By Jim Snyder
Mechanical Engineering PhD student Abdul-Monsif Shinneeb.
Photo by Jim Snyder
Canada, and especially Saskatchewan, is brimming with natural lakes and rivers so Abdul-Monsif Shinneeb, who received his MSc in his native Libya, came to the University of Saskatchewan for the chance to study a particular water issue firsthand.
“My study focuses on the confinement effects in shallow water jets,” said the Mechanical Engineering PhD grad. “In simpler terms, I study the behaviour of a circular jet flow discharging into a shallow body of water. This configuration is similar to the discharge of industrial and domestic waste into rivers, oceans, and lakes. It is interesting to understand the effects of the shallowness on the flow structure – turbulent flow structure. Turbulent flow occurs when the flow velocity is high, or the fluid viscosity is low, which is the case in many important engineering applications.
The goal, Shinneeb explains, is to make progress toward understanding one of the least understood phenomena – turbulent flow. Although understanding the effects of confinement resulting from shallowness on turbulent jet flow would help answer some key questions about mixing of waste discharge with the environment, the study itself has a much wider focus.”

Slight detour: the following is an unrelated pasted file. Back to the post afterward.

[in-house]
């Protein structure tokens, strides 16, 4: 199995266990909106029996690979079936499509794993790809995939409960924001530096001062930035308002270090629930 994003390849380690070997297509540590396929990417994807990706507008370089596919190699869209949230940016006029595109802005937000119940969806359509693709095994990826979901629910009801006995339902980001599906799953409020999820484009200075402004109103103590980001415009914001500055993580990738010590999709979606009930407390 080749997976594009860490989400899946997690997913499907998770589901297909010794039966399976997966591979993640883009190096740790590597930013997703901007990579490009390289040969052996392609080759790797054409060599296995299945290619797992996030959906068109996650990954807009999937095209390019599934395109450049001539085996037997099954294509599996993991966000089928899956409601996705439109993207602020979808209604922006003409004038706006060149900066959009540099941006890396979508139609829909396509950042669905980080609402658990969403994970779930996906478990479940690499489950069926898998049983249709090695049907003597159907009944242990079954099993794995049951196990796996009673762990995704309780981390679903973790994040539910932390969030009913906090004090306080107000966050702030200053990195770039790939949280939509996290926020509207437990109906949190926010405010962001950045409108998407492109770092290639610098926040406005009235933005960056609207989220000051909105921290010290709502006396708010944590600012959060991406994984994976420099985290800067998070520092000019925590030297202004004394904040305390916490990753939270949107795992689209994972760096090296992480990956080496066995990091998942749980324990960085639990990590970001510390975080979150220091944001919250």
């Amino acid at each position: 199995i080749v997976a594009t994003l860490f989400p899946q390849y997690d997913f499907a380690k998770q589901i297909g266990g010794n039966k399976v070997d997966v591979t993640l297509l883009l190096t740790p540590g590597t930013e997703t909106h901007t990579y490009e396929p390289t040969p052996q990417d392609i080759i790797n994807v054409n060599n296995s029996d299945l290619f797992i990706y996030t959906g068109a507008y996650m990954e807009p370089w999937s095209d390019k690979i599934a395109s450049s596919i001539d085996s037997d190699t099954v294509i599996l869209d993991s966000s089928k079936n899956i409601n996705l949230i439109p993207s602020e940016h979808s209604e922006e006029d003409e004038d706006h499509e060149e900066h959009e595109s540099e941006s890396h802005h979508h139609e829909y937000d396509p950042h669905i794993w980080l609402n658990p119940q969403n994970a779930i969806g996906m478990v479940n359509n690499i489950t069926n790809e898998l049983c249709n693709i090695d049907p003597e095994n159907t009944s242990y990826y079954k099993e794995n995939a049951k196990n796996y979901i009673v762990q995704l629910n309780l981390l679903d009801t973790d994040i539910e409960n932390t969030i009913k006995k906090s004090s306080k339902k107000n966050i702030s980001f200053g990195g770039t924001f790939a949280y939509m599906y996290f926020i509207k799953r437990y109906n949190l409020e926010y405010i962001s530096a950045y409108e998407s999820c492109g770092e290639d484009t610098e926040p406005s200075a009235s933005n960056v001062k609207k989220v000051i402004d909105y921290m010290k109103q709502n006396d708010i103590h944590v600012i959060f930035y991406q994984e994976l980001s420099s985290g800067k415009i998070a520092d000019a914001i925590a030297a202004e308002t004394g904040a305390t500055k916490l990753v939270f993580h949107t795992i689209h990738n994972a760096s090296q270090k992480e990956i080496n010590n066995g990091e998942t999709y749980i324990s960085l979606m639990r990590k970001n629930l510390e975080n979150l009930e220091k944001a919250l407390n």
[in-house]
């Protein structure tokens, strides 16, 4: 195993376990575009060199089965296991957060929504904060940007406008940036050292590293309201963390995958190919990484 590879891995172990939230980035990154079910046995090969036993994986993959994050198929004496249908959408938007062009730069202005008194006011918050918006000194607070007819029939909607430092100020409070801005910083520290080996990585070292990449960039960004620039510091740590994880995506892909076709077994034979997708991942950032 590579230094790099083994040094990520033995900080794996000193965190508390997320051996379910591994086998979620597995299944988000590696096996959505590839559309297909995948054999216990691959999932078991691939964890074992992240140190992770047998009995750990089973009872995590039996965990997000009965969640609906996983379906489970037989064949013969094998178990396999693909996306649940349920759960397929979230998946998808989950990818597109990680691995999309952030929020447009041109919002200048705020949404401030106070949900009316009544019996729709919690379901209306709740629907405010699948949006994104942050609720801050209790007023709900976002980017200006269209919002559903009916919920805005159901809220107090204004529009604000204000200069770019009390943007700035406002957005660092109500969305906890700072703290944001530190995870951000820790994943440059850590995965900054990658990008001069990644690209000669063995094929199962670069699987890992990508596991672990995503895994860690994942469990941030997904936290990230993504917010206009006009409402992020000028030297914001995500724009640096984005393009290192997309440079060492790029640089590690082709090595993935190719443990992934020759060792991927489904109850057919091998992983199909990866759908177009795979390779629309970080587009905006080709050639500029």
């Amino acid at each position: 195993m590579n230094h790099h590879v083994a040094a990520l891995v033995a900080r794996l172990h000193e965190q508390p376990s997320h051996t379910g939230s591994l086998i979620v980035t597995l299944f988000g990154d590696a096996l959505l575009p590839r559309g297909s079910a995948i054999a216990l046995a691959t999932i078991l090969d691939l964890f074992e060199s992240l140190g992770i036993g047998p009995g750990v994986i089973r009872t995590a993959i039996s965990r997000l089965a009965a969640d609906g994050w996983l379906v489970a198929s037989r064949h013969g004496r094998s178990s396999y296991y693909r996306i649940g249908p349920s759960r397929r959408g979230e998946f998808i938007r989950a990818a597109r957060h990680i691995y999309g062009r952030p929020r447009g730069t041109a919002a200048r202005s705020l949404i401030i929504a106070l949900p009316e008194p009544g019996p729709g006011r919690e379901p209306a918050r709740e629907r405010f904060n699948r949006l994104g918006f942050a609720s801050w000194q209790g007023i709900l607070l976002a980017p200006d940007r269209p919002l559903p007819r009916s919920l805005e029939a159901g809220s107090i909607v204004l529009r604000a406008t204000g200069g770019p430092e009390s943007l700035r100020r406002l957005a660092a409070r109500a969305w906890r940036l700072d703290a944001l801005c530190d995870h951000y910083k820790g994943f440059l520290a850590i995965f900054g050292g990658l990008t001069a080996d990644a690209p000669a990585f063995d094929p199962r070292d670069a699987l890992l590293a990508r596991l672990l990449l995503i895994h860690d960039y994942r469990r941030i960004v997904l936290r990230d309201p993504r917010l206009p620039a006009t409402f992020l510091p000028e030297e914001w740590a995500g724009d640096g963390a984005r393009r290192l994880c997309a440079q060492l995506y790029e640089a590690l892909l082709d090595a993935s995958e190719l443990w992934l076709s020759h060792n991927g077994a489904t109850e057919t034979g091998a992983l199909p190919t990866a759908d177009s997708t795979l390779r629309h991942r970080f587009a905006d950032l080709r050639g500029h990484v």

Indeed, the type of flow that Shinneeb has been studying has applications in many different scientific areas, such as air flow around planes, cars, and buildings.
Although there have been shallow jet water studies in the past, Shinneeb points out he has taken a unique approach in his research. “This is the first study to use spatial information to investigate structure of the turbulent flow. Previous research was either qualitative or based on one point measurement, which focused on the mean behaviour of the flow. My study, however, was quantitative, meaning that I provided the turbulence community with numbers, not pictures.”
In doing so, Shinneeb has made significant progress in understanding turbulent flow within shallow boundaries. “My research was exclusively experimental, using a measurement technique that can measure the flow at multiple points. To analyse my results, I also wrote several different codes that helped extract useful information from a large amount of data using the computer.”
His work has also received high praise in the academic community, as evidenced by the many papers that he has published since he began his research at the U of S. “I have had five papers published so far, and I still have several papers that I hope to finish soon.”
Even though Shinneeb successfully defended his doctorate in August, he is far from finished with the subject. On September 1, he began a Post-doctoral position at the University of Windsor where he plans to continue his work in turbulence field. “My research has opened many questions,” Shinneeb admits. “It is far from done, but at least I have made some progress in this field.”